It is not as if Sweden was not capable of sustaining a lockdown. A rule-abiding society like Sweden’s perhaps could have handled a strict lockdown better than others. Swedes are accustomed to long, dark and very cold winters. Stuck indoors during those months, they typically spend the rest of the year outside — almost hibernating in winter and out in the open air in summer.
How has Sweden fared in comparison to its Nordic neighbors? After all, they share similar cultures, climate and demographics. Norway and Finland last week had mortality rates of 4.42 and 5.58 deaths per 100,000 people, respectively, whereas Sweden’s was 39.57, which was even above the US’ figure of 30.02. It is hard to argue that Sweden has got it right when its death rate is almost 10 times higher than Norway’s. In part, Sweden’s figures are a result of a failure to protect the elderly in care homes; something the UK has also suffered from. Denmark and Norway have announced dates for the reopening of their borders, but not for travel to and from Sweden. Estonia, Latvia and Greece are doing likewise.
Take Greece — a country typically looked down on by the richer northern EU states. Despite its lack of resources, a tough crackdown has led to one of the lowest infection rates in Europe with only 175 deaths. It puts Sweden’s record to shame.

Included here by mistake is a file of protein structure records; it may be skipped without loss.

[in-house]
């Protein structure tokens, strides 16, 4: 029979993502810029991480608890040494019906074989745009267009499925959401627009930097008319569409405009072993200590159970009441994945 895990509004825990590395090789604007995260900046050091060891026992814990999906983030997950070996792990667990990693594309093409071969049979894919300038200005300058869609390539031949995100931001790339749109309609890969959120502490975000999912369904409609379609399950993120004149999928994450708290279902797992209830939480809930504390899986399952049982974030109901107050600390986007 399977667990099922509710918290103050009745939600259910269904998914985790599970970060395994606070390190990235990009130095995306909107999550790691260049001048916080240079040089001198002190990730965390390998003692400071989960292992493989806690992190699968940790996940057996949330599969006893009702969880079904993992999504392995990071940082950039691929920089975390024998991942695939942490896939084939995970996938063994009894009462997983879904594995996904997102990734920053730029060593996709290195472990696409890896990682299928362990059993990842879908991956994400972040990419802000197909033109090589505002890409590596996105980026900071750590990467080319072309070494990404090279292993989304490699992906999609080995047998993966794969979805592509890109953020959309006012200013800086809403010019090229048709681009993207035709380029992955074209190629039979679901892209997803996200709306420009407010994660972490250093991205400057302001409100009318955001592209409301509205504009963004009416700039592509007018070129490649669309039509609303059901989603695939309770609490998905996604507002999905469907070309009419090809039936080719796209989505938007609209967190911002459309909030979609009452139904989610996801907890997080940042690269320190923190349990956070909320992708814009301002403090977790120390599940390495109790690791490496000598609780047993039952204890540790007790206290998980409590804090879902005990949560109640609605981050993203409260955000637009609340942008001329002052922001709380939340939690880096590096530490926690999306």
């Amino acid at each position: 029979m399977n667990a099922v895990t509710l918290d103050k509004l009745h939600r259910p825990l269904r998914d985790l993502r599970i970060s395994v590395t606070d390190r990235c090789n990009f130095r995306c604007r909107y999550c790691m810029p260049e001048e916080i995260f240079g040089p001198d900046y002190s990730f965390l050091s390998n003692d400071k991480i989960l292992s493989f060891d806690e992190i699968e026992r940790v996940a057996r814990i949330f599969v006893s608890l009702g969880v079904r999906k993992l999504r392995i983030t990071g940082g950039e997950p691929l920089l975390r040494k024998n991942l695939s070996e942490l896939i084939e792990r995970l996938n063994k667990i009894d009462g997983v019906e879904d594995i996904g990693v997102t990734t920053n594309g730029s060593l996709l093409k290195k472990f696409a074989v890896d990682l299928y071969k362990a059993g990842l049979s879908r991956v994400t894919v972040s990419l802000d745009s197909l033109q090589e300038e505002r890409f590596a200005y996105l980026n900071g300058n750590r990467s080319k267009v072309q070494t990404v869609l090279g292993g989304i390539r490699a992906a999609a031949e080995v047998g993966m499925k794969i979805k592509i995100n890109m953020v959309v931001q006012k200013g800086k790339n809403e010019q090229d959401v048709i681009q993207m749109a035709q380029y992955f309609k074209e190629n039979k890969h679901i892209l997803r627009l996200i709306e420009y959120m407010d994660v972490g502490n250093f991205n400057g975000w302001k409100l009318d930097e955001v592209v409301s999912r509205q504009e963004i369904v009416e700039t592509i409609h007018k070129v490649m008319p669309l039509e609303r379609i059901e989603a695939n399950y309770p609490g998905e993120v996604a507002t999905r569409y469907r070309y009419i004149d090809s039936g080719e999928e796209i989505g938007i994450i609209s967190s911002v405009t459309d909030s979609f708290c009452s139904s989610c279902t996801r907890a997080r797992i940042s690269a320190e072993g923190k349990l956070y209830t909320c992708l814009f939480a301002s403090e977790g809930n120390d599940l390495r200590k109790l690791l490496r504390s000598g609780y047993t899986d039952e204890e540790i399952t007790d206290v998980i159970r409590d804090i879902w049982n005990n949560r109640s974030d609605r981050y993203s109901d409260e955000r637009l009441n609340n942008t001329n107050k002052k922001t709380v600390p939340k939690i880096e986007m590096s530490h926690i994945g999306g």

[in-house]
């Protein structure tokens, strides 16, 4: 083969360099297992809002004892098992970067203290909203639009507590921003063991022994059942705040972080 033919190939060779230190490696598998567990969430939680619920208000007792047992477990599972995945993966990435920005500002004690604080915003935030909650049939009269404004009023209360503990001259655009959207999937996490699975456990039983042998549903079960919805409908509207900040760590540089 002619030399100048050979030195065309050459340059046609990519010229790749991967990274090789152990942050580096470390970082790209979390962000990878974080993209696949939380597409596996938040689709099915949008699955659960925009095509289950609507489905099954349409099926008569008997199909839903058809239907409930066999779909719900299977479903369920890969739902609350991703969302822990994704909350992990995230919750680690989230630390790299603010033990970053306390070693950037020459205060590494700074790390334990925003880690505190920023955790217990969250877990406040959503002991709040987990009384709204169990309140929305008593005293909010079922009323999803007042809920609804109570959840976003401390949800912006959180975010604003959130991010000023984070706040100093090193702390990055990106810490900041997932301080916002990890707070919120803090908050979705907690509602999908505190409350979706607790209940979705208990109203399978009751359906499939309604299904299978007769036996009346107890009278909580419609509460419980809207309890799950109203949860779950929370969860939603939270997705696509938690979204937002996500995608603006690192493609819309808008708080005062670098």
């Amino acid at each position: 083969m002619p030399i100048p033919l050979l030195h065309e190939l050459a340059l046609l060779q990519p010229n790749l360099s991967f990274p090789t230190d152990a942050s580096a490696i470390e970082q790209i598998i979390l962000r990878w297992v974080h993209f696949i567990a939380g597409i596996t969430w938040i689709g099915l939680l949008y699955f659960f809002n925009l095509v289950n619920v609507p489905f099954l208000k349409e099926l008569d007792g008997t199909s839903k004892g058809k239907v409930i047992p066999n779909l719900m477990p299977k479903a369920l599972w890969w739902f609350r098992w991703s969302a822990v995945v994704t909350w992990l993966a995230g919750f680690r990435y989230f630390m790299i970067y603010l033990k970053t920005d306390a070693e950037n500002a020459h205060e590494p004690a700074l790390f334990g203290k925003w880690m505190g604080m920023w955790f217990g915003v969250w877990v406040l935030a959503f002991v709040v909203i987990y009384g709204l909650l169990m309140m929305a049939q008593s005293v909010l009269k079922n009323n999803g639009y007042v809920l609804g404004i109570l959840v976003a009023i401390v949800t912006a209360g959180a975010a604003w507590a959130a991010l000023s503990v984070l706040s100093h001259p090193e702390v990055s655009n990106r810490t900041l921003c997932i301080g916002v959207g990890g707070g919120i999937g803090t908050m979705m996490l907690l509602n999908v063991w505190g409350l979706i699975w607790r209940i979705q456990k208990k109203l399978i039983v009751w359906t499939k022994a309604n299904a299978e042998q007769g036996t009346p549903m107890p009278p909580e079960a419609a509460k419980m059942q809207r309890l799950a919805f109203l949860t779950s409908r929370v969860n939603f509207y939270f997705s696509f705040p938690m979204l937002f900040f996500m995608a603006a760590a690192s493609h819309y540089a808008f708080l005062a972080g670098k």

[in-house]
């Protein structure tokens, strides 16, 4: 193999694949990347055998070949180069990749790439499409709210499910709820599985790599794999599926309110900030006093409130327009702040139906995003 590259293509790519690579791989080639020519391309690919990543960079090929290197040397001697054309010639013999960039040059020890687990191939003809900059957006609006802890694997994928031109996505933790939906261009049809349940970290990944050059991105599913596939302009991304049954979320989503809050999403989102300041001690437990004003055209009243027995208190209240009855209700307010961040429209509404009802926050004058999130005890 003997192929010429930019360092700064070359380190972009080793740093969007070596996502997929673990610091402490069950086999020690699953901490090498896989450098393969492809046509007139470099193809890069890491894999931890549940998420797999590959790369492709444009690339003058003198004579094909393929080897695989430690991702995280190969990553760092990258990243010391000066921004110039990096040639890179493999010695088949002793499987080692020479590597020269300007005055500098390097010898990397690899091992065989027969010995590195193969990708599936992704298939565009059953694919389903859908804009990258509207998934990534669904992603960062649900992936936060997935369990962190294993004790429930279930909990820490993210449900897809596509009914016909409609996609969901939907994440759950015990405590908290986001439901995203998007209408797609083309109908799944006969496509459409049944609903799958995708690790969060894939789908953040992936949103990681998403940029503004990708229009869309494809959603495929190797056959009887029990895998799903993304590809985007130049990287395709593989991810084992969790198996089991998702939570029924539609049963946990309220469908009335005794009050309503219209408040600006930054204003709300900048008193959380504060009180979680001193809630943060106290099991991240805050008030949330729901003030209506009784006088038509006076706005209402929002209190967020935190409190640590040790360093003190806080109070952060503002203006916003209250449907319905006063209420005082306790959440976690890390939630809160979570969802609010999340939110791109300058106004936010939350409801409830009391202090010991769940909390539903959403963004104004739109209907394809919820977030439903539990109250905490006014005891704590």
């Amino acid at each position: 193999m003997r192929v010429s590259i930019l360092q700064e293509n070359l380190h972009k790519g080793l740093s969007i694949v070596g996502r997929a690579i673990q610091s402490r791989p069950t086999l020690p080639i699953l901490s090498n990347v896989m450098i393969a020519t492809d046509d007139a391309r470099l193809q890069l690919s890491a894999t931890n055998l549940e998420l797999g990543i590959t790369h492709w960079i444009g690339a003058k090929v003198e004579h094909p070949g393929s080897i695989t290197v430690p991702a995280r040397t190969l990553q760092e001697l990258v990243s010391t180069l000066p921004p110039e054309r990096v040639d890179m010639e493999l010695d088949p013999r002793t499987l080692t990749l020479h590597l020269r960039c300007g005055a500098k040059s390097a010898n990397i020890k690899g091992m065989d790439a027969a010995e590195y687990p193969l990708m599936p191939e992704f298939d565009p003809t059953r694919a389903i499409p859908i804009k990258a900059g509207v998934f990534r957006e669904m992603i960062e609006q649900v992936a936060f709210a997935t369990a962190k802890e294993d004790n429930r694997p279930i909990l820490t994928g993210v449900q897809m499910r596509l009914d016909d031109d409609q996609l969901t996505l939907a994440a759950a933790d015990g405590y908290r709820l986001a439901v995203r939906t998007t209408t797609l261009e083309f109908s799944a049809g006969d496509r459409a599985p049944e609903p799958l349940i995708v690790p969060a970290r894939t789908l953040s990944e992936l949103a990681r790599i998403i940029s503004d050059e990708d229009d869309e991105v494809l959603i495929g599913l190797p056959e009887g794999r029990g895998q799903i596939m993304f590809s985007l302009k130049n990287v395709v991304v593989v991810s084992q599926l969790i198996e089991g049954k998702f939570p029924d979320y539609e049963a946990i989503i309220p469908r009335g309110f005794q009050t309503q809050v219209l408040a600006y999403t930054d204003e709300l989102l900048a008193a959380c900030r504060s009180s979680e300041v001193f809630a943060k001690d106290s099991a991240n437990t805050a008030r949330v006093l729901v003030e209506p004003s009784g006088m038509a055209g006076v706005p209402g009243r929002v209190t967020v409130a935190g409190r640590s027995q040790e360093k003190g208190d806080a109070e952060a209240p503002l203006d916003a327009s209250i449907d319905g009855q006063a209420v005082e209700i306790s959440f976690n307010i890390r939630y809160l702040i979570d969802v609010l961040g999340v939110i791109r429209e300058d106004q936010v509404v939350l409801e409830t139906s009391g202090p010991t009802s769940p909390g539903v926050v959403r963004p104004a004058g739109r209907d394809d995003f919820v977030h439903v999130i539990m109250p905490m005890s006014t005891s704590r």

In fairness, the Swedish argument depends on how the situation looks in a year’s time, not today. Perhaps Swedes will have a degree of immunity that others do not, even though it is still not certain that infection leads to immunity.
By maintaining near-normal life with only minor inconveniences, Swedes may not have to face the same levels of emotional stress and mental health issues as other populations that are isolated at home. And the Swedish economy may not be as constricted as those of other countries. Figures indicate that it grew in the first quarter of this year by 0.1 percent — something other countries have struggled to match. But the Swedish economy could still shrink by more than 7 percent this year. Its economy is not isolated from the global economic slowdown and the pandemic has bitten hard.
“Be like Sweden” has become a slogan of anti-lockdown activists in the US and elsewhere. Sweden ranks high in the deaths per million of population, but several other European states that did lockdown, such as Belgium and Italy, have higher rates. Who knows, Swedish leaders and scientists may yet come out shining. Knowledge of the virus is still evolving, but it is tough to ignore the evidence piling up for suppression over mitigation, for restrictions over laissez-faire. The world will be watching Sweden closely.
- Chris Doyle is director of the London-based Council for Arab-British Understanding. Twitter: @Doylech